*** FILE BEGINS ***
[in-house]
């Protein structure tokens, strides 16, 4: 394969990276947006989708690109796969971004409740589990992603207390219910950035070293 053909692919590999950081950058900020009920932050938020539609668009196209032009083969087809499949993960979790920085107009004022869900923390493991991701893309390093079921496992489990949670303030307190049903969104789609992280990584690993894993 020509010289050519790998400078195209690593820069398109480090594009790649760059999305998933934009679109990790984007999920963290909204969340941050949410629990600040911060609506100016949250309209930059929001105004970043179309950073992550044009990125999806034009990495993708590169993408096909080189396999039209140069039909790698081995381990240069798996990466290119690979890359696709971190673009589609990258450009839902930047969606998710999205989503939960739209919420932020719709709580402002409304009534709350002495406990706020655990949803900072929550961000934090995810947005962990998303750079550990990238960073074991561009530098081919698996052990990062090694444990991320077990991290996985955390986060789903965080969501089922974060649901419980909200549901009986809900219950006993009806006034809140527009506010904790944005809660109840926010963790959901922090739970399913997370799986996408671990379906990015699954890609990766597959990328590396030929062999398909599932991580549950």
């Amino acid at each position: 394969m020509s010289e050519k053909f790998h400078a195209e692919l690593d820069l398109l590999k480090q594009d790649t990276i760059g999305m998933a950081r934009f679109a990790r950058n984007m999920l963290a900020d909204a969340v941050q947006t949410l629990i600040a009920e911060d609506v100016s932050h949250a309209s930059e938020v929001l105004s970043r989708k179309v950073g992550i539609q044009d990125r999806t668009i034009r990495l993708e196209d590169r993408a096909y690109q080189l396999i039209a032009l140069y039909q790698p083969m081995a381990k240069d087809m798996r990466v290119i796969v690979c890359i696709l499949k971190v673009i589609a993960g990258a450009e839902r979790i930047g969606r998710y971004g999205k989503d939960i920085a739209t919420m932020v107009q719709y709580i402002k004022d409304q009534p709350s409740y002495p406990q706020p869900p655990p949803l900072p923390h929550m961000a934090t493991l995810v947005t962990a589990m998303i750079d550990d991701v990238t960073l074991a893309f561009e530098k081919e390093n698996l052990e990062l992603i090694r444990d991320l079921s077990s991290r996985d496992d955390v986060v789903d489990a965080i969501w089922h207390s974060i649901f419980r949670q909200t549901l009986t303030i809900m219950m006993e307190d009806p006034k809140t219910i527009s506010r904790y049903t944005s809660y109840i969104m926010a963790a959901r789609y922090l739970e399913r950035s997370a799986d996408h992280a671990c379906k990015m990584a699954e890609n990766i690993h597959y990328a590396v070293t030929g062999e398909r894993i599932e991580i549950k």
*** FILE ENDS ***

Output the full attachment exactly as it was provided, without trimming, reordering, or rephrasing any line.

[in-house]
């Protein structure tokens, strides 16, 4: 394969990276947006989708690109796969971004409740589990992603207390219910950035070293 053909692919590999950081950058900020009920932050938020539609668009196209032009083969087809499949993960979790920085107009004022869900923390493991991701893309390093079921496992489990949670303030307190049903969104789609992280990584690993894993 020509010289050519790998400078195209690593820069398109480090594009790649760059999305998933934009679109990790984007999920963290909204969340941050949410629990600040911060609506100016949250309209930059929001105004970043179309950073992550044009990125999806034009990495993708590169993408096909080189396999039209140069039909790698081995381990240069798996990466290119690979890359696709971190673009589609990258450009839902930047969606998710999205989503939960739209919420932020719709709580402002409304009534709350002495406990706020655990949803900072929550961000934090995810947005962990998303750079550990990238960073074991561009530098081919698996052990990062090694444990991320077990991290996985955390986060789903965080969501089922974060649901419980909200549901009986809900219950006993009806006034809140527009506010904790944005809660109840926010963790959901922090739970399913997370799986996408671990379906990015699954890609990766597959990328590396030929062999398909599932991580549950």
């Amino acid at each position: 394969m020509s010289e050519k053909f790998h400078a195209e692919l690593d820069l398109l590999k480090q594009d790649t990276i760059g999305m998933a950081r934009f679109a990790r950058n984007m999920l963290a900020d909204a969340v941050q947006t949410l629990i600040a009920e911060d609506v100016s932050h949250a309209s930059e938020v929001l105004s970043r989708k179309v950073g992550i539609q044009d990125r999806t668009i034009r990495l993708e196209d590169r993408a096909y690109q080189l396999i039209a032009l140069y039909q790698p083969m081995a381990k240069d087809m798996r990466v290119i796969v690979c890359i696709l499949k971190v673009i589609a993960g990258a450009e839902r979790i930047g969606r998710y971004g999205k989503d939960i920085a739209t919420m932020v107009q719709y709580i402002k004022d409304q009534p709350s409740y002495p406990q706020p869900p655990p949803l900072p923390h929550m961000a934090t493991l995810v947005t962990a589990m998303i750079d550990d991701v990238t960073l074991a893309f561009e530098k081919e390093n698996l052990e990062l992603i090694r444990d991320l079921s077990s991290r996985d496992d955390v986060v789903d489990a965080i969501w089922h207390s974060i649901f419980r949670q909200t549901l009986t303030i809900m219950m006993e307190d009806p006034k809140t219910i527009s506010r904790y049903t944005s809660y109840i969104m926010a963790a959901r789609y922090l739970e399913r950035s997370a799986d996408h992280a671990c379906k990015m990584a699954e890609n990766i690993h597959y990328a590396v070293t030929g062999e398909r894993i599932e991580i549950k």